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How Much Protein A Day To Lose Weight

So how can you tell exactly how much protein do you need to maintain your muscle and lose weight?

When calorie restriction for fat loss is considered, some research suggests between 2.3 to 3.1 grams of protein/kg of fat-free body mass or 1.04 to 1.4 grams/pound of muscle is best . You can find out your muscle mass by estimating your % body fat or getting a body composition test done.

But again, this amount can vary widely from one person to the next, And of course, you have to have the muscle to begin with. So if you are looking to lose weight and do not participate in any strength training, you might want to consider adding weight lifting or at least bodyweight exercises to your weight loss plan.

Consider increasing your protein intake to 30% of your calories or roughly 1 gram per pound of body weight/day if you are looking to drop some pounds and tone up.

How Much Protein Per Meal

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Muscle protein synthesis is the process of building new skeletal muscle tissue. When MPS chronically exceeds muscle protein breakdown , resulting in a positive net protein balance, we can expect muscle growth over the long term. Each time you eat represents an opportunity to promote muscle growth through the stimulation of MPS.

Protein-feeding studies using various doses of whey protein suggest that 0.24 g/kg/meal will maximize the MPS of the average young adult, whereas 0.40 g/kg/meal will maximize the MPS of most young adults. For older adults, these two values jump to 0.40 and 0.60 g/kg/meal.

Desirable minimal protein intake range per meal and age

Body weight

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Protein Increases The Thermic Effect Of Food

The thermic effect of food is the cost of digesting your food.

Essentially, it takes some energy to break food down, digest it, and turn it into energy. Protein has the highest cost of all the three macronutrients.

While the total effect that the thermic effect of food has on daily energy expenditure and weight loss is small, it is not meaningless and is important to note.

In one study, a high protein diet increased the thermic effect of food by roughly 6-8 kcals per hour when compared to a low protein diet, which may translate to ~50-75 calories per day .

However, not all studies show this large of an effect, and the thermic effect of protein is not likely responsible for most of its benefit, but it may be the cherry on top of adequate dietary protein during weight loss.

You can track things like the thermic effect of food, total daily energy expenditure, and macros with the NASM Weight Loss Calculator.

How Much Protein Do You Need For Weight Loss And Muscle Growth

Low-carb, vegetarian, Mediterraneanwhatever your diet, it’s important to get enough protein.

Although research hasn’t yet pinpointed one perfect formula, experts say that the typical “recommended” daily minimums aren’t optimal, and that it helps to factor in your weight and activity level to determine how much protein you personally need.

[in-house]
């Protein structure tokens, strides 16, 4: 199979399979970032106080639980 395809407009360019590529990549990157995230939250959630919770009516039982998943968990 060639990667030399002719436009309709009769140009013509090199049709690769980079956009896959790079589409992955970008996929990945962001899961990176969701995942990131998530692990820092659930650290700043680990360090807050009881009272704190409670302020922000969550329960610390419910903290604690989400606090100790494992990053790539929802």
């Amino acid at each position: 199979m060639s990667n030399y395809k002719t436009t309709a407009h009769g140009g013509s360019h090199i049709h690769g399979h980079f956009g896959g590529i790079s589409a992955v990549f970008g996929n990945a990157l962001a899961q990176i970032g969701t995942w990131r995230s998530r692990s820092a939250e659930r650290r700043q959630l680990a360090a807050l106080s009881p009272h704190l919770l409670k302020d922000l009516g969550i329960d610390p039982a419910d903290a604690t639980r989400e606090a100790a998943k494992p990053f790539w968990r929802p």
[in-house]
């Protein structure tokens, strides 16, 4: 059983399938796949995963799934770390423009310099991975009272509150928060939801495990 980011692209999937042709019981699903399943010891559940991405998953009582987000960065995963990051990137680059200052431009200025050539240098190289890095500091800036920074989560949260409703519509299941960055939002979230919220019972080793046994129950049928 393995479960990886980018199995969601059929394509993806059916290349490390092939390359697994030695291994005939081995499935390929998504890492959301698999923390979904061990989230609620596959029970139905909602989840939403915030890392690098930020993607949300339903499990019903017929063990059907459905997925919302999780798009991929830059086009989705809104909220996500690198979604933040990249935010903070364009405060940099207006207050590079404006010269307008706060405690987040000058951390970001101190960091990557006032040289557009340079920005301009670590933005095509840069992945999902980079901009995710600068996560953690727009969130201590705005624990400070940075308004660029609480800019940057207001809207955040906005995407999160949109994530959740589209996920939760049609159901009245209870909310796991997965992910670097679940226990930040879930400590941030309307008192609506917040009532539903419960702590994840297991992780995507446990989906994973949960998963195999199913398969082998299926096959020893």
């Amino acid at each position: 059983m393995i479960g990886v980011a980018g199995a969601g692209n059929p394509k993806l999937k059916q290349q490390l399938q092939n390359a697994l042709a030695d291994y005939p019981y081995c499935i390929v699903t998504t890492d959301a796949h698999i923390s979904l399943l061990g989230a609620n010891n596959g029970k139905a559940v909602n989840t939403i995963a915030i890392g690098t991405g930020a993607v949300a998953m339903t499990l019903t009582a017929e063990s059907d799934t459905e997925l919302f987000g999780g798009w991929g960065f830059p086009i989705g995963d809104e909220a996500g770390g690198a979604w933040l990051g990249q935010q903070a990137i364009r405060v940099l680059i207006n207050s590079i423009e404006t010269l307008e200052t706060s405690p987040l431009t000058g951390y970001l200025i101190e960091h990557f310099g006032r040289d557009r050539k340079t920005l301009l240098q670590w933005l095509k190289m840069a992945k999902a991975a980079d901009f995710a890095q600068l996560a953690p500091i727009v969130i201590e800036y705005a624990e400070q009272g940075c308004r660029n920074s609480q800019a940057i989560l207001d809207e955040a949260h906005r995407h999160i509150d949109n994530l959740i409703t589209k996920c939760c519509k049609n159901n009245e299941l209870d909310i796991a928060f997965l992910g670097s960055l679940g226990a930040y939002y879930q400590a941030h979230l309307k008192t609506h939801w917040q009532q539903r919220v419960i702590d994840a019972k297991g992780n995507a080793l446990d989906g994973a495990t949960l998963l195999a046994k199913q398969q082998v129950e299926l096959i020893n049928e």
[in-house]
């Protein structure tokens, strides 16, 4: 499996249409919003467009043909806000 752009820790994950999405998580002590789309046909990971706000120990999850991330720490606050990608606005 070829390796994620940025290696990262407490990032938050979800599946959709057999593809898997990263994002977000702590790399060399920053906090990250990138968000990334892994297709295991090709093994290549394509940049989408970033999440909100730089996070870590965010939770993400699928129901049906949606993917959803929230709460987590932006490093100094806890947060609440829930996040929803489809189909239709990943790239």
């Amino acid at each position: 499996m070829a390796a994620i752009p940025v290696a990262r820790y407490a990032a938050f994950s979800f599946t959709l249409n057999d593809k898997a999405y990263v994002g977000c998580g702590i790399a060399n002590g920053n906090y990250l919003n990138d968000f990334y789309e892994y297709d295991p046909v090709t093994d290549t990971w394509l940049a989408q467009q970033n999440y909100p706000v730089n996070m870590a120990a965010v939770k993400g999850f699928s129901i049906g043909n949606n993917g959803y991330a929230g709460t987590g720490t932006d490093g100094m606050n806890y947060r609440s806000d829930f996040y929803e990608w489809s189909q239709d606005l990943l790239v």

A good baseline for people who exercise at a moderate level is between one-half and three-quarters of a gram of protein per pound of bodyweight. If you weigh 150 pounds, for example, eat between 75 and 112 grams of protein per day. To lose weight, diets with higher amounts of proteinbetween 90 and 150 grams a dayare effective and help keep you from losing muscle along with fat.

Since the body uses protein most effectively when you have it at regular intervals, divide your daily intake into four equal amounts for breakfast, lunch, a snack and dinner. If you work out at a high level, consider eating another 50 grams of protein before you go to bed to help with overnight muscle repair.

You might be familiar with calorie counting, but it’s also important to know how to tally your protein intake. While one ounce of chicken weighs 28 grams, it contains only about 9 grams of protein. So it takes a 3-ounce portion to deliver 27 grams of protein, or about one-quarter of the average daily need.

27-Gram Protein Portions

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What Are Good High Protein Foods For Weight Loss

While many of us immediately associate protein with meat, there are lots of sources of protein suitable for vegans or vegetarians too.

“You should vary your protein sources,” says Banna. “Fish may be included in your diet if you eat animal-source foods as your source of omega-3 fats. Plant-based sources of protein are also a healthy part of the diet, such as beans and tofu. Poultry is also a good source of protein, and red meat may also be included more sparingly.”

Here are a few high protein foods to try:

  • Meats: beef, pork, lamb, veal
  • Poultry: chicken, duck, turkey
  • Fish: salmon, haddock, prawns, mussels
  • Eggs
  • Chickpeas
  • Tofu

Looking for more information on how to lose weight by changing what you eat? Check out our guides on how to follow a vegan diet for weight loss and how to follow a Mediterranean diet for weight loss.

How Much Protein Do You Need Each Day

HOW TO Increase Protein Intake / What I Eat In a Day / High Protein

Due to the wide range of actions that proteins are responsible for, the RDA for protein is 0.8g/kg/d, which is the minimum you should look to get in. The optimal intake depends on your body composition, training goals and other calorie and macronutrient requirements. In athletic individuals training for a certain goal, optimal intakes can range from 1.2 2.5g/kg/d.1 For those dieting and aiming to lose weight, protein intakes may need to be on the upper end of that range as evidence shows keeping protein intake during an energy deficit will help preserve your lean muscle mass.2